One of Australia’s most spectacular natural wonders is being devastated by the impact of climate change.
Scientists, governments and the media have drawn attention to human induced mass coral bleaching and ocean acidification but have failed to highlight the threat of intense cyclones on the reef.
Healthy Reef (Source: Laura Kent)
A recent paper by researchers at the Australian Institute of Marine Science in Townsville rectifies this lack of attention by investigating the threat of the more frequent category 5 cyclones on the Great Barrier Reef. Continue reading →
The concept of humankind being able to eliminate world hunger, wipe out genetic disease and direct our own evolution is one confined to the libraries of science-fiction, right?
A powerful new gene-editing technology called CRISPR-cas9 (simply referred to as ‘crisper’) has taken the scientific world by storm, and the potentials seem endless. However, those who know of it are divided on its prospective use. Continue reading →
Shark attacks have been increasing in Australia in the last two decades, scientists put this down to more people in the water, which boosts the likelihood of encountering a shark.
Even though shark attacks are still extremely rare, something about their goriness plays at the forefront of my mind.
Avoiding the ocean is the most effective way to avoid shark attacks. Unfortunately, this isn’t an option for the many Australians who, like myself, have seawater running through their veins. A compromise must be reached.
Any measures taken to avoid shark attacks should a) actually work, and b) respect the right of all creatures to exist in their natural habitat. These aren’t ridiculous expectations, but most of our current interventions don’t measure up. Continue reading →
We should all know by now that eating fruit and vegetables is good for us. Yet a survey done by CSIRO shows that most Australians aren’t getting anywhere near this. If Australia’s Go for 2&5 campaign isn’t working, hopefully research published in PNAS early last year will convince people to eat better for the world.
Currently, the food system creates more than a quarter of all greenhouse gas (GHG) emissions. With our growing population, this percentage will increase. If changes aren’t made to the way we consume food in the world there is a real risk that food prices will sky rocket, or worseContinue reading →
Can you see your grandparent sitting in that chair?
Aged care can be a lonely & unstimulating experience (source: livinglifeasme)
Depressing, isn’t it.
For many of our beloved older generation, opportunities to stay healthy can be limited due to the constraints of aged-care facilities.
Staffing costs to assist residents in maintaining an active body and mind can be prohibitive. Particularly in government funded facilities, this can make it difficult for our loved ones in-care to get what they need to maximise their health and happiness.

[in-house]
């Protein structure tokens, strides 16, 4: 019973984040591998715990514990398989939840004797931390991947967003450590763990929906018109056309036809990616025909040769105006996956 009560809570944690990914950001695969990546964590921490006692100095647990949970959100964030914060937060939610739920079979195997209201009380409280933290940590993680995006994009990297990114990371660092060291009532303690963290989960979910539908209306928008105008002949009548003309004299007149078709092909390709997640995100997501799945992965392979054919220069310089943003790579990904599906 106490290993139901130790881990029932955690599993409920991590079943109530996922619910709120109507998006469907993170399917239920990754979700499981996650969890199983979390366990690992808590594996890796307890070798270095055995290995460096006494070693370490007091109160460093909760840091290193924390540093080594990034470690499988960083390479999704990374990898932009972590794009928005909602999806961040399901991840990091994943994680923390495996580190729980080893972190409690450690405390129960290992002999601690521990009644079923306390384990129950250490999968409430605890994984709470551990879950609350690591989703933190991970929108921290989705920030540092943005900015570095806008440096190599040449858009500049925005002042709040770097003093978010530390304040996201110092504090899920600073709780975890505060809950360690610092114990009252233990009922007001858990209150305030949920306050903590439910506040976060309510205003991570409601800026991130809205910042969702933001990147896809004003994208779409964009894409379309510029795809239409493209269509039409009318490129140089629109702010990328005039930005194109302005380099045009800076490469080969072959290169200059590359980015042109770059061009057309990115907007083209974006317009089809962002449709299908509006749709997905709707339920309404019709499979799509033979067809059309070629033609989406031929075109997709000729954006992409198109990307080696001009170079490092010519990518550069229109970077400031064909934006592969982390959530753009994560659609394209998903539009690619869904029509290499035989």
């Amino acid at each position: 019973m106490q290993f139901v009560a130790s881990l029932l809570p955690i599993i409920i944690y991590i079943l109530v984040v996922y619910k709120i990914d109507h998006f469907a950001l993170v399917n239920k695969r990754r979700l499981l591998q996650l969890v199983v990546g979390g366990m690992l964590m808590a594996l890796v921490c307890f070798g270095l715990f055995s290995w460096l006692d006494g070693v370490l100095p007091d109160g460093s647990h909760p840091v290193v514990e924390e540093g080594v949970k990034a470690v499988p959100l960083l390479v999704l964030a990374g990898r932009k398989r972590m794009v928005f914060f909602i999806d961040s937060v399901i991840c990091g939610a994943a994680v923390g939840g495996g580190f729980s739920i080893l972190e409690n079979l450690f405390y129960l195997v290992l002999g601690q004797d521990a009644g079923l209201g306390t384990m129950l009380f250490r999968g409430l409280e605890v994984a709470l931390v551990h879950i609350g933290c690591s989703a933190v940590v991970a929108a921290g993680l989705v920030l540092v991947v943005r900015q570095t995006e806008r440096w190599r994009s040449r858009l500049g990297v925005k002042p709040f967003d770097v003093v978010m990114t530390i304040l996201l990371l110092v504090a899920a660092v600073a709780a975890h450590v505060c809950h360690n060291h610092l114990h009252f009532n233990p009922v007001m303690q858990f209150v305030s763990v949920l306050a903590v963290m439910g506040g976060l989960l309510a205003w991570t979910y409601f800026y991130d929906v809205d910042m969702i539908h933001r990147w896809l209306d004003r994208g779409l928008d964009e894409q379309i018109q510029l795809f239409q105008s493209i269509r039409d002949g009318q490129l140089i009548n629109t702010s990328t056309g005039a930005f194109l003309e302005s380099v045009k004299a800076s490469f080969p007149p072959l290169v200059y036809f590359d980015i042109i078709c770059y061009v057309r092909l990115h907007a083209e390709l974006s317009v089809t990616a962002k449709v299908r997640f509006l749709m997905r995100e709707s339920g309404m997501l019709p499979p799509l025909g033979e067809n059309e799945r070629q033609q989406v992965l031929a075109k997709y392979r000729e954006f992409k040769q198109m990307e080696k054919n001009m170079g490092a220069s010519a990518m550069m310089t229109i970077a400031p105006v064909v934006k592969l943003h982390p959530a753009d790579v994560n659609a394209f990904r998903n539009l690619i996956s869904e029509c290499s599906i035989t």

A group of scientists at the University of Manchester, created a membrane using graphene oxide, it is capable of removing 97% of salt from seawater. Graphene is a thin sheet of carbon atoms arranged in a special wafer-like formation. Continue reading →
Western Sydney University’s ‘EucFACE’ experiment enriching a forest with carbon dioxide. Credit: WSU
There is global agreement in the scientific community that climate change is happening, but is it really as bad as it sounds? A recent article by The Blaze suggests global warming is good for plants. They argue that an increase in atmospheric carbon dioxide, a main ingredient of photosynthesis, will lead to enhanced growth of crops, making farmers happy.
For fifty years fans of Lord of the Rings have struggled to make sense of the geology of the world depicted in Tolkien’s work – Middle-earth – in terms of contemporary earth science.
But according to CPAS graduate Chris Ingles – a former earth science and science communication student – they never got it right. Until now.
Chris completed a sci com research project in 2014 re-analysing the geological evidence about Middle-earth from the Lord of the Rings books to better understand the geological history of that world.
What he found challenged the prevailing literature on this topic. In particular, lots of previous writers hypothesised the role of plate tectonics in forming Middle-earth’s many mountain ranges. But Chris used cutting edge geological theory alongside new literary evidence to show this would not be possible.
Here we present Chris’s paradigm-challenging paper, co-authored with supervisor Lindy Orthia.
To cite this work: Ingles C. and Orthia L.A. (2016) A New Synthesis on the Geology of Middle-earth: Genesis, Orogeny and Tectonics. Canberra: Australian National Centre for the Public Awareness of Science, The Australian National University. http://sandpaw.weblogs.anu.edu.au/files/2016/06/Ingles-Orthia-2016-Middle-earth-geology.pdf.
Have you ever wanted to look into the ancient past?
Imagine walking through ancient rainforest and stepping back in time to when dinosaurs roamed the earth.
The good news is, that these forests still exist. However, they are under threat.
Many of you have probably heard of the Wollemi Pine.
One day in 1994 it was stumbled upon in the Blue Mountains, New South Wales, by David Noble, a National Parks officer. It was like no other tree he had seen before and was later found to be one of the oldest and rarest trees left in existence.
Australia’s environment has often been noted as unique, due to its isolation after it broke away from the supercontinent Gondwana and Antarctica about 45 million years ago.